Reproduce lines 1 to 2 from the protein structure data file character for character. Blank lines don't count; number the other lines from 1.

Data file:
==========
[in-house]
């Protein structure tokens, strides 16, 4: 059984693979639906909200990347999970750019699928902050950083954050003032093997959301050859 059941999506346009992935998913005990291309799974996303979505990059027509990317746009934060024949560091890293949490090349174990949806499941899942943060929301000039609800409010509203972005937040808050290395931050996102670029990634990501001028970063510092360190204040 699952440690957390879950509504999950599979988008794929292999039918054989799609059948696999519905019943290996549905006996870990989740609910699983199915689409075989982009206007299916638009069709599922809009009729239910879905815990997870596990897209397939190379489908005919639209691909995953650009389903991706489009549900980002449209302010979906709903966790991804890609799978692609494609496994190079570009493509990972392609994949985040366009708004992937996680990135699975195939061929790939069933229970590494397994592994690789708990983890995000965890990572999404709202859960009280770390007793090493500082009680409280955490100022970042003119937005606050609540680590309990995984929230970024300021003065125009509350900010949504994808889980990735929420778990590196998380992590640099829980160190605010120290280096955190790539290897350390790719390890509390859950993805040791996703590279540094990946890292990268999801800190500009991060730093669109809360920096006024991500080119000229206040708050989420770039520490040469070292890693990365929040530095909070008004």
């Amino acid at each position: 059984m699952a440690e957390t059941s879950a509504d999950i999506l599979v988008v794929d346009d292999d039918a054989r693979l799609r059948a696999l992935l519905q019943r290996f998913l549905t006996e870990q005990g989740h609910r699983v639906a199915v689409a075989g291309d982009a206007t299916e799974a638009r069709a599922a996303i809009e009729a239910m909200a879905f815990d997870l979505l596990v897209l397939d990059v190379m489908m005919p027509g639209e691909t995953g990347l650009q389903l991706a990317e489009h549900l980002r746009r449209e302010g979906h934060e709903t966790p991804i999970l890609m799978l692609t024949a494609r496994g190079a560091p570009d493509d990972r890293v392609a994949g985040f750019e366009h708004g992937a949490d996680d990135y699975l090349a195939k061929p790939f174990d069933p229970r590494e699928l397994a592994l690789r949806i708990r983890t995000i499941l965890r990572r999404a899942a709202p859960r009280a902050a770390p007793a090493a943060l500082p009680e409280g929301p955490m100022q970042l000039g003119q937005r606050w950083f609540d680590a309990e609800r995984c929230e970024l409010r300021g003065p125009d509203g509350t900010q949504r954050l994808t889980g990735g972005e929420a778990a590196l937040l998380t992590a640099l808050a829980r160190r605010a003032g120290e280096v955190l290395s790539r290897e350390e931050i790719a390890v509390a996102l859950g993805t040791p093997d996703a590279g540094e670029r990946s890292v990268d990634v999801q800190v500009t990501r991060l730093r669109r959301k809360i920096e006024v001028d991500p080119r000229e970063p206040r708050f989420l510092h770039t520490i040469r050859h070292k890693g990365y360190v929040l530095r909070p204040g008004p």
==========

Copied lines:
[in-house]
């Protein structure tokens, strides 16, 4: 059984693979639906909200990347999970750019699928902050950083954050003032093997959301050859 059941999506346009992935998913005990291309799974996303979505990059027509990317746009934060024949560091890293949490090349174990949806499941899942943060929301000039609800409010509203972005937040808050290395931050996102670029990634990501001028970063510092360190204040 699952440690957390879950509504999950599979988008794929292999039918054989799609059948696999519905019943290996549905006996870990989740609910699983199915689409075989982009206007299916638009069709599922809009009729239910879905815990997870596990897209397939190379489908005919639209691909995953650009389903991706489009549900980002449209302010979906709903966790991804890609799978692609494609496994190079570009493509990972392609994949985040366009708004992937996680990135699975195939061929790939069933229970590494397994592994690789708990983890995000965890990572999404709202859960009280770390007793090493500082009680409280955490100022970042003119937005606050609540680590309990995984929230970024300021003065125009509350900010949504994808889980990735929420778990590196998380992590640099829980160190605010120290280096955190790539290897350390790719390890509390859950993805040791996703590279540094990946890292990268999801800190500009991060730093669109809360920096006024991500080119000229206040708050989420770039520490040469070292890693990365929040530095909070008004």